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NHS deficit - the view from the frontline

18 Jun 2016

The Welsh perspective on the true impact of the NHS financial crisis, following a survey of 10,000 RCN members.

An RCN survey of more than 10,000 nursing staff from across the UK – with a significant number of nurses, students and health care support workers working in Wales, has found that only 10% believe that the health service is currently able to meet demand, while more than a third (34%) say it needs serious improvement. 

The twin pressures of a lack of investment and rising demand are being felt across all sectors. 

Eighty-four per cent of the nurses in Wales who were surveyed said they have felt the impact of a rising number of elderly patients, with 63% reporting an increasing struggle for hospital beds due to heightened demand.

Also, nurses expressed concerns about NHS funding. More than 80% of respondents said that NHS finances in Wales have worsened over the course of their career.  Continued budget cuts and lack of adequate resources has a detrimental effect on patient care. 

One nurse in Wales said: “The focus of the NHS needs to be more on the needs of direct patient care, this in my view means more emphasis on the staff at the bed side, increase numbers and a better understanding of skill mixes.”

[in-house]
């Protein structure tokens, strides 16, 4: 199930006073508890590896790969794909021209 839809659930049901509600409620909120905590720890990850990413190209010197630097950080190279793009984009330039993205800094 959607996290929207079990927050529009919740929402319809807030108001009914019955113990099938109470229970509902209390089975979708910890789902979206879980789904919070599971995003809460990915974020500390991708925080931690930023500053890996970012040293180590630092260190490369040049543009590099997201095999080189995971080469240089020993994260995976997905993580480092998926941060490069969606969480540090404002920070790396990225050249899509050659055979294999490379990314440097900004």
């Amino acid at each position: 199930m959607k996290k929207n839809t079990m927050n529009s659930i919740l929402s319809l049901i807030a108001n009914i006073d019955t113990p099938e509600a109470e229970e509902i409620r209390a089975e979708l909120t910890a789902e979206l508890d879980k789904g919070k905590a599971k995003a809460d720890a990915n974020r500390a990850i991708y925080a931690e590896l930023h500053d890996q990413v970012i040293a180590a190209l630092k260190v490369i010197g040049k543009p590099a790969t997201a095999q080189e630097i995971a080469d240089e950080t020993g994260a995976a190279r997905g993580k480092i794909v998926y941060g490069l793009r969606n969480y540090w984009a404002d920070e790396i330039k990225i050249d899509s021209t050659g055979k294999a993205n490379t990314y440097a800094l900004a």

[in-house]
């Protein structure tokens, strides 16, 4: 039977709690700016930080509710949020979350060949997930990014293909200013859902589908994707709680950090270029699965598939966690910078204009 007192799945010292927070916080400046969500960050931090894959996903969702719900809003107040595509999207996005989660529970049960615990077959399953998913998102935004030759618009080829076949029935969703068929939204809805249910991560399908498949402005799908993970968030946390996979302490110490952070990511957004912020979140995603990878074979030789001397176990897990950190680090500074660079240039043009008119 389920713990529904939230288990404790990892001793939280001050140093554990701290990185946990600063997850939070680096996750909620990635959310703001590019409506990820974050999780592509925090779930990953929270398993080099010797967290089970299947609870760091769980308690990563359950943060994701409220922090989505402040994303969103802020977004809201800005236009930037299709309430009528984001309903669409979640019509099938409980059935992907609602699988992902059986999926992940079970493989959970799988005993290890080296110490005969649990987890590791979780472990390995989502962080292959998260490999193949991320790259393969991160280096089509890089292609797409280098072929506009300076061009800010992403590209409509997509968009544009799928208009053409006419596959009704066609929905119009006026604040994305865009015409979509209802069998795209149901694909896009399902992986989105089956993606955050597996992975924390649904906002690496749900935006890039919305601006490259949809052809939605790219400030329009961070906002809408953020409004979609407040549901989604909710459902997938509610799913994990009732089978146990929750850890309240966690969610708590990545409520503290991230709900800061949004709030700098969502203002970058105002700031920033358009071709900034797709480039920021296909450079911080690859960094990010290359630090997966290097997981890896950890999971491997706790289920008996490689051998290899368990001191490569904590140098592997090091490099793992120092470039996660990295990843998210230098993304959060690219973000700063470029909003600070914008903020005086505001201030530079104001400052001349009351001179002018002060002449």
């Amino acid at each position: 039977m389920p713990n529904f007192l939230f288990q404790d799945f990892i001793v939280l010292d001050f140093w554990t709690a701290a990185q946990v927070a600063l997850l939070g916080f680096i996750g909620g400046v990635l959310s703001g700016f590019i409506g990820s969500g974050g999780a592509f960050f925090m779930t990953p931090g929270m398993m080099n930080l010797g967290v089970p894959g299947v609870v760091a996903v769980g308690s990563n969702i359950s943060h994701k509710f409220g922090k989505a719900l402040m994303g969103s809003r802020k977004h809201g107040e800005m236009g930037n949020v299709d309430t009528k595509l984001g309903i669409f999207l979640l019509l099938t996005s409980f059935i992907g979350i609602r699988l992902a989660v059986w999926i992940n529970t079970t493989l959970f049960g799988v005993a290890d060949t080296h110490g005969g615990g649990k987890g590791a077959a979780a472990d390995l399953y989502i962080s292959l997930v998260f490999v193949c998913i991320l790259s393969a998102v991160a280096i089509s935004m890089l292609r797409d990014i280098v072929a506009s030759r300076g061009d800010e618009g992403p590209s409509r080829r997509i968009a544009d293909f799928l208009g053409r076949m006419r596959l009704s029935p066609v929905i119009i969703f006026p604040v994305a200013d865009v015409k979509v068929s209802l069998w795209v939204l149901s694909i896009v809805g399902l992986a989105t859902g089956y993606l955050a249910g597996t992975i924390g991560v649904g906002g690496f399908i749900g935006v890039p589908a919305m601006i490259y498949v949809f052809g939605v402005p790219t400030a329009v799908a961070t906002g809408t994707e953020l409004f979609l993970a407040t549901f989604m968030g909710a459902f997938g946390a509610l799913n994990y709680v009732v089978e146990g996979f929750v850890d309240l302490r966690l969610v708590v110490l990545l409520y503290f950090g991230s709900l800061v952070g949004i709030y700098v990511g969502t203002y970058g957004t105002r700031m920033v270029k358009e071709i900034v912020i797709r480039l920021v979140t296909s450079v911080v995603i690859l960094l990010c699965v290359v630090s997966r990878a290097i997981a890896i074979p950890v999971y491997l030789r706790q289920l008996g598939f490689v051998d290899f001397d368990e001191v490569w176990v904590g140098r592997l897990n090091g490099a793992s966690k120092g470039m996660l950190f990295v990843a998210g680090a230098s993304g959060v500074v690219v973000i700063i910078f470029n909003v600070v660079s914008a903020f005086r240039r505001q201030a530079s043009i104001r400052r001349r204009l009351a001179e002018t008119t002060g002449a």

Another commented: “Ageing population is a big problem. Hospitals need to be staffed adequately to care for patients with challenging needs so that dignified care can be provided. Also better community services are a must.”

RCN members will be debating these issues during Congress week and is again calling on the Government to invest in the nursing workforce in order to provide the specialist staff and resources needed to cope with the continually rising demand. 

Tina Donnelly, Director of the RCN in Wales said: 

“Sixty-seven per cent of nurses surveyed said that when they entered the profession the NHS met patient demands and exceeded expectations and now only 10% feel the same way, a very worrying decline."

"In addition, respondents in Wales said the health service has got worse in the areas of patient care, patient safety and organisation."

"We need better investment in health services, and the nursing workforce of particular note, however the Nurse Staffing Levels (Wales) Act 2016 will hopefully have a positive affect and address some of the concerns raised by our members in Wales."

"Thirty-five per cent of those surveyed identified staff shortages as the biggest problem facing the profession’s future: something which the RCN in Wales has consistently warned about.  When asked for one thing they would choose if they were in charge of the NHS for a day, 43% said they would focus on staffing."

"We need better investment in health services and our nursing workforce."

"If the Nurse Staffing Act is implemented successfully, this will go a long way in providing the right amount of nursing numbers and skill mix required to provide a high standard of patient care."

"The nursing family advocates for patients and can provide the solutions to health care issues for Government, and to achieve the best health care in Wales there needs to be the right numbers of nurses with the right skills to have more time to care. “